An Overview of Acute Lymphocytic Leukemia: A Fast-Progressing Cancer of the Bone Marrow Cells
Annie Hu, Collierville High School, Collierville, Tennessee, USA
Acute Lymphocytic Leukemia (ALL) is a type of cancer that occurs in the white blood cells. It can quickly travel through the bloodstream and cause symptoms such as joint pain and frequent infections (Stuart, 2020). It affects the lymphocytes, a type of white blood cell that eventually builds up in the liver and lymph nodes (St. Jude, n.d.). What’s even more concerning is that leukemia has been on the rise in many countries. Since 1975, it has risen by almost 35% (Goodman & Miller, 2016). Worldwide, the number of cases has increased from 49,100 in 1990 to 64,200 in 2017 (Dong, 2020).
There are many types of leukemia categorized by where they develop and how fast they progress. ALL is particularly dangerous due to its ability to spread quickly. If cancer treatment is not initiated within the first few months of onset, it can quickly become life-threatening (American Cancer Society, 2018). ALL arises when bone marrow cells develop mutations in their DNA. This causes them to grow and divide uncontrollably, producing immature cells that develop into lymphoblasts (Mayo Clinic, n.d.). These immature cells eventually crowd out the healthy ones that help the body fight against infections and diseases. Without enough normal white blood cells, anemia and bleeding can become more common and cause extreme discomfort (National Institutes of Health, n.d.).
Despite the presence of ALL worldwide, the distribution of cases is not homogenous. In a study conducted in 2012, scientists noticed that most of the cases originated in developed and rapidly developing countries. In contrast, less developed countries such as Namibia, South Africa, and Botswana had the lowest age standardized incidence rates (Yi et al., 2020). Age-standardized mortality rates (ASMR) also followed this trend. This should raise concerns regarding the negative effect of increased development and globalization on human health.
Although incidence and mortality rates are higher in developed countries, the trend of these rates seems to differ. In developed countries, ASMR rapidly decreased from 0.72 in 1990 to 0.46 in 2017. In contrast, the mortality rates in developing countries, such as those in Latin American’s Andean Region, had the fastest increase. This further demonstrates the correlation between rapid development and cancer rates. Although ALL may pose a more prominent problem to the developed world currently, it could become an increased burden to less developed countries in the future. A sign of this is the increased age-standardized incidence rates (ASIR) in developing countries, namely El Salvador, Guatemala, and Ecuador. This could heavily impact the country’s population, especially if there are large socioeconomic gaps within the country preventing certain ALL patients from getting adequate health care.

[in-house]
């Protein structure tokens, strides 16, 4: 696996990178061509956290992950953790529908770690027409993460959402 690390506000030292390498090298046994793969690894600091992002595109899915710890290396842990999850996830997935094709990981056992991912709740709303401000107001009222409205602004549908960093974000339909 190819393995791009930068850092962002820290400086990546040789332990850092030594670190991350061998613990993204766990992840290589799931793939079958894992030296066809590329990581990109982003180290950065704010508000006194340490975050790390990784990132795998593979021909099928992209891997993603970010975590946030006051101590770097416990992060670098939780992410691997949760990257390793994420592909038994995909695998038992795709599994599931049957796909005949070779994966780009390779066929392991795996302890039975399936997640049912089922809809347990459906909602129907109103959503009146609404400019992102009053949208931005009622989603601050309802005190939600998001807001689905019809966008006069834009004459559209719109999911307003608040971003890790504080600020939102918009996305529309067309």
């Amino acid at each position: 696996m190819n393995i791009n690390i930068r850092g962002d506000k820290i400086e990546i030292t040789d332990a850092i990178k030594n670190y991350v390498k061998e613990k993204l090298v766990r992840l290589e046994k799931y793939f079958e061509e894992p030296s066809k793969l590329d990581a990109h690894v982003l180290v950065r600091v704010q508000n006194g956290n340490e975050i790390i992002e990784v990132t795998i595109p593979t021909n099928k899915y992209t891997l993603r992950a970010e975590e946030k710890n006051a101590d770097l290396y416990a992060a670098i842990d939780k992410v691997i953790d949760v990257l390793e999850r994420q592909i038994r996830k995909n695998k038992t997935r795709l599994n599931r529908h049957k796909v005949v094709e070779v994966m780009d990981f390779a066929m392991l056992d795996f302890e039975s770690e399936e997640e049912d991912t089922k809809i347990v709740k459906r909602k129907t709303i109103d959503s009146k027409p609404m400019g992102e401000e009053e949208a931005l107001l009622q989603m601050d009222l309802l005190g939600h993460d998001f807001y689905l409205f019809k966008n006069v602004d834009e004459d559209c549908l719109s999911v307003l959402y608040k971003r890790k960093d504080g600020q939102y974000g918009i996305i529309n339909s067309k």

Figure 1. This map shows the relative trend of incidence rates in ALL from 1990–2017 (Yi et al., 2020).
Although there is no definite cause for ALL, many factors can influence a person’s risk of developing the disease. For instance, exposure to ionizing radiation can severely damage a cell’s DNA. In a study conducted on survivors of the atomic bomb explosions in Hiroshima and Nagasaki, leukemia rates in people within 1,000m were 20 times higher than rates outside the region (Mahoney, 1955). However, as seen by ASIR rates, the occurrence of ALL in developed regions has gradually decreased, partly due to the reduction of radiation over time. Another risk factor for ALL is benzene, a chemical used in paints, plastics, and cigarette smoke. Benzene has been shown to cause tumors and chromosomal changes in bone marrow cells (American Cancer Society, n.d.). Considering that there are about 1.1 billion smokers worldwide, this is a prominent issue that needs to be addressed.
Survival rates for ALL have significantly increased over the past few decades. For people under the age of 20, the five-year survival rate is now about 90%. In children, up to 98% go into remission after treatment, and 90% get completely cured (American Cancer Society, 2020). However, in some developing countries such as India, economic challenges have significantly affected cancer care. For example, a shortage of resources and expensive medical care have caused frequent challenges and abandonment of chemotherapy (Global Oncology, n.d.). This poses a big problem, as India currently has one of the highest incidence rates. For other developing countries, economic challenges could also cause the inability to treat ALL, possibly lowering the quality of life for patients and causing death that could have been prevented. In a study conducted in 2017, age-standardized survival rates ranged from 52.4% in countries such as Colombia to 91.6% in the German registries (PMC, 2017). This shows that global inequalities in health care have caused differences in survival from leukemia. Although these gaps are narrowing, they remain noticeable.
With the global prevalence of ALL, continuing the study and research of this illness is the key to increasing survival rates and hopefully finding a long-awaited cure.
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